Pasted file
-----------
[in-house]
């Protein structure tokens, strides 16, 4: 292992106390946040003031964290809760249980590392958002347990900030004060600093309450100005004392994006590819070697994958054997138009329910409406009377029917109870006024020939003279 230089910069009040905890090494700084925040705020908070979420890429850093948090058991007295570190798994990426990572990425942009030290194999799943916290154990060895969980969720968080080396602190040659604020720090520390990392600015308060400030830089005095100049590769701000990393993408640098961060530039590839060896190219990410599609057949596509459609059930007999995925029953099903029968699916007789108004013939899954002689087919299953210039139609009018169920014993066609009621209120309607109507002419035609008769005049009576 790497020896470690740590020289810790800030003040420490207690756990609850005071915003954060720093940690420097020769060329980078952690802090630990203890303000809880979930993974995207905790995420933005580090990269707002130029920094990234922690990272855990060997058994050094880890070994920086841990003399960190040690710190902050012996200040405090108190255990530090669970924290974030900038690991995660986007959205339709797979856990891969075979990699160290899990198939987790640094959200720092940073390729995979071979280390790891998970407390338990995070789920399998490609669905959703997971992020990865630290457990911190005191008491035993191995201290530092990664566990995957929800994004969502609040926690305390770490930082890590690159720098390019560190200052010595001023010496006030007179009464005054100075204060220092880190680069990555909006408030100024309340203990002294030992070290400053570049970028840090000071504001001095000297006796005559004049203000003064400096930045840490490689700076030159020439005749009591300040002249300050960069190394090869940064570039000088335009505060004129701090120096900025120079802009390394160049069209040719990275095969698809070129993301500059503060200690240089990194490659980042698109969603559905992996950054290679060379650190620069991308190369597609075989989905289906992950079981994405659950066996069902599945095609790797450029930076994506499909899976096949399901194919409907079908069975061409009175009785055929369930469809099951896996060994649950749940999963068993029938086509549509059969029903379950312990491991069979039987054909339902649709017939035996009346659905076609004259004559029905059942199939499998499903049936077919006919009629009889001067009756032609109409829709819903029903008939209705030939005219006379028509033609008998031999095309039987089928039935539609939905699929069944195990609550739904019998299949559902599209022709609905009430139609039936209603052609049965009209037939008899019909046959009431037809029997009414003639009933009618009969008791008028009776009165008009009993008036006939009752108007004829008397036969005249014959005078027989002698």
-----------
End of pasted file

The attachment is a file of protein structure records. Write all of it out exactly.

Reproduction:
[in-house]
């Protein structure tokens, strides 16, 4: 292992106390946040003031964290809760249980590392958002347990900030004060600093309450100005004392994006590819070697994958054997138009329910409406009377029917109870006024020939003279 230089910069009040905890090494700084925040705020908070979420890429850093948090058991007295570190798994990426990572990425942009030290194999799943916290154990060895969980969720968080080396602190040659604020720090520390990392600015308060400030830089005095100049590769701000990393993408640098961060530039590839060896190219990410599609057949596509459609059930007999995925029953099903029968699916007789108004013939899954002689087919299953210039139609009018169920014993066609009621209120309607109507002419035609008769005049009576 790497020896470690740590020289810790800030003040420490207690756990609850005071915003954060720093940690420097020769060329980078952690802090630990203890303000809880979930993974995207905790995420933005580090990269707002130029920094990234922690990272855990060997058994050094880890070994920086841990003399960190040690710190902050012996200040405090108190255990530090669970924290974030900038690991995660986007959205339709797979856990891969075979990699160290899990198939987790640094959200720092940073390729995979071979280390790891998970407390338990995070789920399998490609669905959703997971992020990865630290457990911190005191008491035993191995201290530092990664566990995957929800994004969502609040926690305390770490930082890590690159720098390019560190200052010595001023010496006030007179009464005054100075204060220092880190680069990555909006408030100024309340203990002294030992070290400053570049970028840090000071504001001095000297006796005559004049203000003064400096930045840490490689700076030159020439005749009591300040002249300050960069190394090869940064570039000088335009505060004129701090120096900025120079802009390394160049069209040719990275095969698809070129993301500059503060200690240089990194490659980042698109969603559905992996950054290679060379650190620069991308190369597609075989989905289906992950079981994405659950066996069902599945095609790797450029930076994506499909899976096949399901194919409907079908069975061409009175009785055929369930469809099951896996060994649950749940999963068993029938086509549509059969029903379950312990491991069979039987054909339902649709017939035996009346659905076609004259004559029905059942199939499998499903049936077919006919009629009889001067009756032609109409829709819903029903008939209705030939005219006379028509033609008998031999095309039987089928039935539609939905699929069944195990609550739904019998299949559902599209022709609905009430139609039936209603052609049965009209037939008899019909046959009431037809029997009414003639009933009618009969008791008028009776009165008009009993008036006939009752108007004829008397036969005249014959005078027989002698």